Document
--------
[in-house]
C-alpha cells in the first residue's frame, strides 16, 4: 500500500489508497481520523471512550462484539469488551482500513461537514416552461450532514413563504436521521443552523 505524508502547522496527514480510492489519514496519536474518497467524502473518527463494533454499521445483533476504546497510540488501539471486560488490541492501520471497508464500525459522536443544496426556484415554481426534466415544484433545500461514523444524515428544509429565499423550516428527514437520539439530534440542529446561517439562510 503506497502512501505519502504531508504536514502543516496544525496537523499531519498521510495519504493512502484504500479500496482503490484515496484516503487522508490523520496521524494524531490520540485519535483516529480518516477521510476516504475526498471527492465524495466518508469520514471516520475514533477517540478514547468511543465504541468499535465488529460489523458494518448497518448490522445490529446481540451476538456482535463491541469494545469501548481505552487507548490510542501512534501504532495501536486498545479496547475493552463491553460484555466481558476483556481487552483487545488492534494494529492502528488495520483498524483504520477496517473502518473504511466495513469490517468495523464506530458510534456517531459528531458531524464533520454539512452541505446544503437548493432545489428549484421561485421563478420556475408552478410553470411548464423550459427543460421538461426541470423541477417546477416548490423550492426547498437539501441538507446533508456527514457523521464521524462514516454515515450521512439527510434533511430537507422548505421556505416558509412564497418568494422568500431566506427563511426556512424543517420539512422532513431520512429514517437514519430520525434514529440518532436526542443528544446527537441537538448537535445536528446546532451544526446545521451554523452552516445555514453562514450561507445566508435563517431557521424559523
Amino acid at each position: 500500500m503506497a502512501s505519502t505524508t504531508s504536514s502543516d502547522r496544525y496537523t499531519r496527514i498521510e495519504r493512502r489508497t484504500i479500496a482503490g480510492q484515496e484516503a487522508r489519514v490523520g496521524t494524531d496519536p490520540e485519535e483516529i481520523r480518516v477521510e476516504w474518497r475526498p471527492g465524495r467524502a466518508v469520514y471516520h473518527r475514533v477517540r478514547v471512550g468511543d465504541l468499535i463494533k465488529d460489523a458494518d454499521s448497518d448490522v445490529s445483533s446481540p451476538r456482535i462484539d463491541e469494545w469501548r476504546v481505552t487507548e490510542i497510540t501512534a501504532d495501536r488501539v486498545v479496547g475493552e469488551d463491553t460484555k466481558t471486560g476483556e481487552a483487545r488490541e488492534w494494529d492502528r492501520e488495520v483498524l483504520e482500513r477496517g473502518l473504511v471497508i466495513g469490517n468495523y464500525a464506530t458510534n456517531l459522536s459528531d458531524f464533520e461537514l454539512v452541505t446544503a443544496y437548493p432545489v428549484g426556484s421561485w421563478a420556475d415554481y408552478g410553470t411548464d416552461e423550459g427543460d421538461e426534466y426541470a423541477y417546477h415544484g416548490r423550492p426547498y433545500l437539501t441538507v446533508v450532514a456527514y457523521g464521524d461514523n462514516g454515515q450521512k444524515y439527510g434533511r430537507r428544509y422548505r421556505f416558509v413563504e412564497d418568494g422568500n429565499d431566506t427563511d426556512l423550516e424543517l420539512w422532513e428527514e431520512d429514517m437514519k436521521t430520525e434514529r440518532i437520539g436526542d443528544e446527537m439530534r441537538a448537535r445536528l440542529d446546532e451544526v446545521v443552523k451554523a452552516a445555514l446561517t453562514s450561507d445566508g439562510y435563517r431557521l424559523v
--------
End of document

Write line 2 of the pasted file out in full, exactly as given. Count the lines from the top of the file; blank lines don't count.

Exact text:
C-alpha cells in the first residue's frame, strides 16, 4: 500500500489508497481520523471512550462484539469488551482500513461537514416552461450532514413563504436521521443552523 505524508502547522496527514480510492489519514496519536474518497467524502473518527463494533454499521445483533476504546497510540488501539471486560488490541492501520471497508464500525459522536443544496426556484415554481426534466415544484433545500461514523444524515428544509429565499423550516428527514437520539439530534440542529446561517439562510 503506497502512501505519502504531508504536514502543516496544525496537523499531519498521510495519504493512502484504500479500496482503490484515496484516503487522508490523520496521524494524531490520540485519535483516529480518516477521510476516504475526498471527492465524495466518508469520514471516520475514533477517540478514547468511543465504541468499535465488529460489523458494518448497518448490522445490529446481540451476538456482535463491541469494545469501548481505552487507548490510542501512534501504532495501536486498545479496547475493552463491553460484555466481558476483556481487552483487545488492534494494529492502528488495520483498524483504520477496517473502518473504511466495513469490517468495523464506530458510534456517531459528531458531524464533520454539512452541505446544503437548493432545489428549484421561485421563478420556475408552478410553470411548464423550459427543460421538461426541470423541477417546477416548490423550492426547498437539501441538507446533508456527514457523521464521524462514516454515515450521512439527510434533511430537507422548505421556505416558509412564497418568494422568500431566506427563511426556512424543517420539512422532513431520512429514517437514519430520525434514529440518532436526542443528544446527537441537538448537535445536528446546532451544526446545521451554523452552516445555514453562514450561507445566508435563517431557521424559523